The Game Is ON!
The Game is On! is a series of short animated films that put copyright and creativity under the magnifying glass of Sherlock Holmes, providing a unique, research-led and open access resource for school-aged learners and other creative users of copyright. Drawing inspiration from well-known copyright and public domain work, as well as recent copyright litigation, these films provide a springboard for exploring key principles and ideas underpinning copyright law, creativity, and the limits of lawful appropriation and reuse.
Each episode is accompanied by a number of related Case Files, supplementary educational materials aimed at suggesting points of discussion about copyright for teachers and students. In the various Case Files that accompany the six episodes of The Game is On! – 33 in all – we explore a wide range of issues relating to core aspects of copyright law. For a basic overview of the economic rights that copyright owners enjoy, see Case File #0 – Some Copyright Basics and its accompanying Teaching Note. The six episodes of The Game is On! series – together with the Case Files, Teaching Notes and Annotated Scripts – are available below.
The Game is On! – Ep. 1
In a fictional land called London, Sherlock Holmes and John Watson meet a curious client: the toymaker Joseph …
The Game is On! – Ep. 2
When Holmes and Watson receive a letter from Mary Westmacott, a new adventure at the border between illusion and reality is just about to start.
The Game is On! – Ep. 3
Sherlock Holmes and John Watson are being interrogated about the details of their latest case! A film star is missing …
The Game is On! – Ep. 4
A group of anarchists are threatening to post online top secret information from every European government …
The Game is On! – Ep. 5
Told by the Fairy to find the missing boy, Sherlock Holmes and John Watson arrive in a dark and strange place …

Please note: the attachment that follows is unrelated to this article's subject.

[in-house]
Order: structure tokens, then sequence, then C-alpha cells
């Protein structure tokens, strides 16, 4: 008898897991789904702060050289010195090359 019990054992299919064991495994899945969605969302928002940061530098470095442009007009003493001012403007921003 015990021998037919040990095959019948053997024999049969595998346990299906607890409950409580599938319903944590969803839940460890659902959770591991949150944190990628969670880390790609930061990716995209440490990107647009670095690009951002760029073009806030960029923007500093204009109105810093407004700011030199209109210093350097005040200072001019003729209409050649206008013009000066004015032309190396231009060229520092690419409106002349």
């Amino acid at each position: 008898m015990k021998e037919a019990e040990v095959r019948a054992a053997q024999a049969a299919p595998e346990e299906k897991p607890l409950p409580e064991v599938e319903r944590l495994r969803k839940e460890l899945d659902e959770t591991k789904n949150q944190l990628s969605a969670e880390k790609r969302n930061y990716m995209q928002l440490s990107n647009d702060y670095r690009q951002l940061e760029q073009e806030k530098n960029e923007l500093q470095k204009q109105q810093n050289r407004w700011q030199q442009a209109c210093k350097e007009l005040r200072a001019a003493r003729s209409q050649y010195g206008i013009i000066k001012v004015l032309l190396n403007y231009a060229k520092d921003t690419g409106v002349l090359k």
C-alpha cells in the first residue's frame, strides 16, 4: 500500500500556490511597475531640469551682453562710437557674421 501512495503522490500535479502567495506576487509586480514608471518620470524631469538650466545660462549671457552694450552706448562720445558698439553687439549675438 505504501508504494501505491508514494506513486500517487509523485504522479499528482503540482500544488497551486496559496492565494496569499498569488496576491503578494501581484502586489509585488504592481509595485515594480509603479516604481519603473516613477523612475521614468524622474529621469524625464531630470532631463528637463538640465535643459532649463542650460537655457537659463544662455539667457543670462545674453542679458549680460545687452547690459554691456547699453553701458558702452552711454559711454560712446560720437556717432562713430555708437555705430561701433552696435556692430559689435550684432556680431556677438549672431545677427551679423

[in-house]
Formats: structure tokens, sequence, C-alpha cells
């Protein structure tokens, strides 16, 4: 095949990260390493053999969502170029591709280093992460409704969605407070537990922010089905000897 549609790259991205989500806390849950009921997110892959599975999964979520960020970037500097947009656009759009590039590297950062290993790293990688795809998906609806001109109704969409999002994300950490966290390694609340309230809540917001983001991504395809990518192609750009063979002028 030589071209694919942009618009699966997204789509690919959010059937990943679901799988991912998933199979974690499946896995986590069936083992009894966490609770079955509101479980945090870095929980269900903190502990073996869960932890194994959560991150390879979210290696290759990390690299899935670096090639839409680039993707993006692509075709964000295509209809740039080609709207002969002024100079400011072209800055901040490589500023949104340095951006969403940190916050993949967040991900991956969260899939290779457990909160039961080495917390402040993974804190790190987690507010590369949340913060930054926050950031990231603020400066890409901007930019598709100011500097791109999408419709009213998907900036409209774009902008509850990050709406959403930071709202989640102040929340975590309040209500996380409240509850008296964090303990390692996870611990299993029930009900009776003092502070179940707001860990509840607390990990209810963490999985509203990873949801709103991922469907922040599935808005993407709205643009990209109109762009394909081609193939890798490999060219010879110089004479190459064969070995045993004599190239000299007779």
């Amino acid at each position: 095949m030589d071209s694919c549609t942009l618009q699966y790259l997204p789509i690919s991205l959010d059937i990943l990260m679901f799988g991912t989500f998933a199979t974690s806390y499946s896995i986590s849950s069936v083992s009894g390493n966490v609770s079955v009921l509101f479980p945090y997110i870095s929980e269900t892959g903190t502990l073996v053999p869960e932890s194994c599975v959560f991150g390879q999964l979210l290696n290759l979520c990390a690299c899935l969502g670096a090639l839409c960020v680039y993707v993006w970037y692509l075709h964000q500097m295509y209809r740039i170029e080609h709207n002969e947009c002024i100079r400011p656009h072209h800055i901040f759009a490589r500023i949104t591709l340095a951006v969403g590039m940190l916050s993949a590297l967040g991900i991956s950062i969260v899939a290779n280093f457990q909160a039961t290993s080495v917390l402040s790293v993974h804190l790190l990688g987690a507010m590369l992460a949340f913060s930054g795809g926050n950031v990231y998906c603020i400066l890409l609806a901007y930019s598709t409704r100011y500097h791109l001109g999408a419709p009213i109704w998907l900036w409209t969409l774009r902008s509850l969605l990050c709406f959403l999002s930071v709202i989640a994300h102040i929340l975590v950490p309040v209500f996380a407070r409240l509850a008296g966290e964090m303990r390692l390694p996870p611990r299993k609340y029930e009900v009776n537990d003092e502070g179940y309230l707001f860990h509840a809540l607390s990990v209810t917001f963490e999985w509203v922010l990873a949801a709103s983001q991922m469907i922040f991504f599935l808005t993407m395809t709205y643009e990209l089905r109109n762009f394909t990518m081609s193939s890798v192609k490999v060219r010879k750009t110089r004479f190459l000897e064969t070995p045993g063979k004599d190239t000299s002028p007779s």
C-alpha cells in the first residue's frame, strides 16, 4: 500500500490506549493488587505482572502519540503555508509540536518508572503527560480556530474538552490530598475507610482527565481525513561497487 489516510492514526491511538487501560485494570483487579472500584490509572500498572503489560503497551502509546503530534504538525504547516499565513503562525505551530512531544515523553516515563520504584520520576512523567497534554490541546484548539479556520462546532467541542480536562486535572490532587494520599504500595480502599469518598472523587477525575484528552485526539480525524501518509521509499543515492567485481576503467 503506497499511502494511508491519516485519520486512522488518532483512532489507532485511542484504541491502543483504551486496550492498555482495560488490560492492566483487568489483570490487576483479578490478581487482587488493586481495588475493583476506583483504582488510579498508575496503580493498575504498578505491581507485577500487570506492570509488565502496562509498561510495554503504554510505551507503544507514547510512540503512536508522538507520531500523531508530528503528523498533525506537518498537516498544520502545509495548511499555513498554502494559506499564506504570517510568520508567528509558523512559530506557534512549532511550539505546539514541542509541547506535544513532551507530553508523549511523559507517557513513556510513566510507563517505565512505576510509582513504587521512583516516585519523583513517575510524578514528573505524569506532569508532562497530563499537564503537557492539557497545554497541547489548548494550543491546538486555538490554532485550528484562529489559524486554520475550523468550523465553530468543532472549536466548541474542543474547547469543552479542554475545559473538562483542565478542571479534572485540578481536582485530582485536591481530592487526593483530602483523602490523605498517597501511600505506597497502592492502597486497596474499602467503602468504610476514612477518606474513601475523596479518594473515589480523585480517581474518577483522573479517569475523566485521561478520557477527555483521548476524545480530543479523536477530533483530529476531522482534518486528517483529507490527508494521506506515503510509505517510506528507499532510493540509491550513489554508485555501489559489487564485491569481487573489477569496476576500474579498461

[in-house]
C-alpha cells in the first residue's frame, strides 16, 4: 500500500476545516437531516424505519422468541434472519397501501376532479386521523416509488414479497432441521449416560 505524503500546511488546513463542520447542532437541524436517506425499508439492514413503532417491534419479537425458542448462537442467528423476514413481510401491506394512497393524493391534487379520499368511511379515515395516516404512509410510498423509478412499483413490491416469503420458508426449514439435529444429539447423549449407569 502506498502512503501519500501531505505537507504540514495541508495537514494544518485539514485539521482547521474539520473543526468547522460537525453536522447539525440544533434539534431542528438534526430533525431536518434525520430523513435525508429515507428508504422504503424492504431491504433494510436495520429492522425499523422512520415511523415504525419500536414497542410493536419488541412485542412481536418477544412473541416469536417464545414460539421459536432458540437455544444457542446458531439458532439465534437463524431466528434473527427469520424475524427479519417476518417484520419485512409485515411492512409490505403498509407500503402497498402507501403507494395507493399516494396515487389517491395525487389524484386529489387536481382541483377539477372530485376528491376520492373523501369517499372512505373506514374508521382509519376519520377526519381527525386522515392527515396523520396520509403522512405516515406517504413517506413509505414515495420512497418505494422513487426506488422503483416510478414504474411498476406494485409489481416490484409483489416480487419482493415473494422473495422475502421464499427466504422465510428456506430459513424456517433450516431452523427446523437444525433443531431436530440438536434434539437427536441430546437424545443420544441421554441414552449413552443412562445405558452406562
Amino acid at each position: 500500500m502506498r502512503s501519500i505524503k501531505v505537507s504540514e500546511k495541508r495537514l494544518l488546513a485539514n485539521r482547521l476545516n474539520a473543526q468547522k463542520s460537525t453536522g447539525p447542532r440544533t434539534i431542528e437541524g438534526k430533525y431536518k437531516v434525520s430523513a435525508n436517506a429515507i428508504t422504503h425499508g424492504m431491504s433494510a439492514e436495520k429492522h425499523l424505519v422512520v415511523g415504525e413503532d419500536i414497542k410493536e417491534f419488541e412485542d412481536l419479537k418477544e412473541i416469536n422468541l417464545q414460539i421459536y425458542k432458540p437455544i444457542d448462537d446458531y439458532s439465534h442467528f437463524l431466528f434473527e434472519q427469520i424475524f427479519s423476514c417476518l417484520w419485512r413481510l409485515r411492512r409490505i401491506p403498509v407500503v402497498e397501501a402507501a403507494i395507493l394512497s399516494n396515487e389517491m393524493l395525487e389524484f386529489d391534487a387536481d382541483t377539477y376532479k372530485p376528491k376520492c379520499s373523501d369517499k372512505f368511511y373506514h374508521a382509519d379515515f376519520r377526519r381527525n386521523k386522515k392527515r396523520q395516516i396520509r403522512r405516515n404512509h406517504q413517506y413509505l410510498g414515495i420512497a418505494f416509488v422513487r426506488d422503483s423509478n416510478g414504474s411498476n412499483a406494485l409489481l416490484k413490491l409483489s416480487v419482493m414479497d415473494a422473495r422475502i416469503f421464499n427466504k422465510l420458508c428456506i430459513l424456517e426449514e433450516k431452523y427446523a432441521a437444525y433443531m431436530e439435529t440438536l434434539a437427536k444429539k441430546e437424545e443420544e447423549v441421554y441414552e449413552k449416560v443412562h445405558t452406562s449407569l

The Game is On! – Ep. 6
In the grande finale of The Game is On! series, the boundary between illusion and reality has never been so blurred …
John Watson’s Dispatch Box
John Watson’s Dispatch Box is a set of teaching resources aimed at pupils aged 11-18. The resources – commissioned by the UK Intellectual Property Office and developed by Ronan Deazley and Bartolomeo Meletti – are designed to enable the development of core thinking skills as well as teaching activities across a range of subjects, including English Language and Literacy, Media, Law and Art. Relevant links to all four curricula (England, Northern Ireland, Scotland and Wales) are mapped out in Curriculum Links.
A set of Teaching Notes (PDF 8.3 MB) – one for each Case File – aim to help teachers design and deliver engaging lessons. In addition to clearly defined teaching aims and key questions, many of the individual Teaching Notes include Suggested Activities, such as developing and pitching ideas for a TV or film production, or organising a mock trial. The Teaching Notes can be downloaded individually below each film.
The resource also includes An Introduction to Copyright (PDF 4.7 MB) (a quick and easy introduction to copyright), Understanding Copyright: A Handbook for Teachers (PDF 3.6 MB) (a more comprehensive, authoritative and user-friendly handbook on UK copyright law), and Curriculum Links (PDF 5.1 MB) (a document mapping how the resource relates to your curriculum). Finally, with Create it Yourself: The Game is Still On! (PDF 4.5 MB) students can explore and indulge their creative and imaginative abilities. Drawing on all six films, students can continue the story in their own words, or, by using the vector files of our own character sheets and illustrations, they can even edit our films or perhaps create their own!
To produce The Game is On!, we adopted appropriation as a creative technique. You can explore our creative process through the storyboards of all six episodes and a set of Annotations, which identify and explain the many and varied sources that have influenced the writing, design, animation and scoring of each film. You can find the annotated scripts below each corresponding film, or you can access them all here.
Copying, Creativity and Copyright – a CREATe Working Paper by Ronan Deazley and Bartolomeo Meletti that offers insights into the creative process behind The Adventure of the Girl with the Light Blue Hair, and makes the case for understanding copying as a positive phenomenon in helping us learn and innovate, develop and engage with others.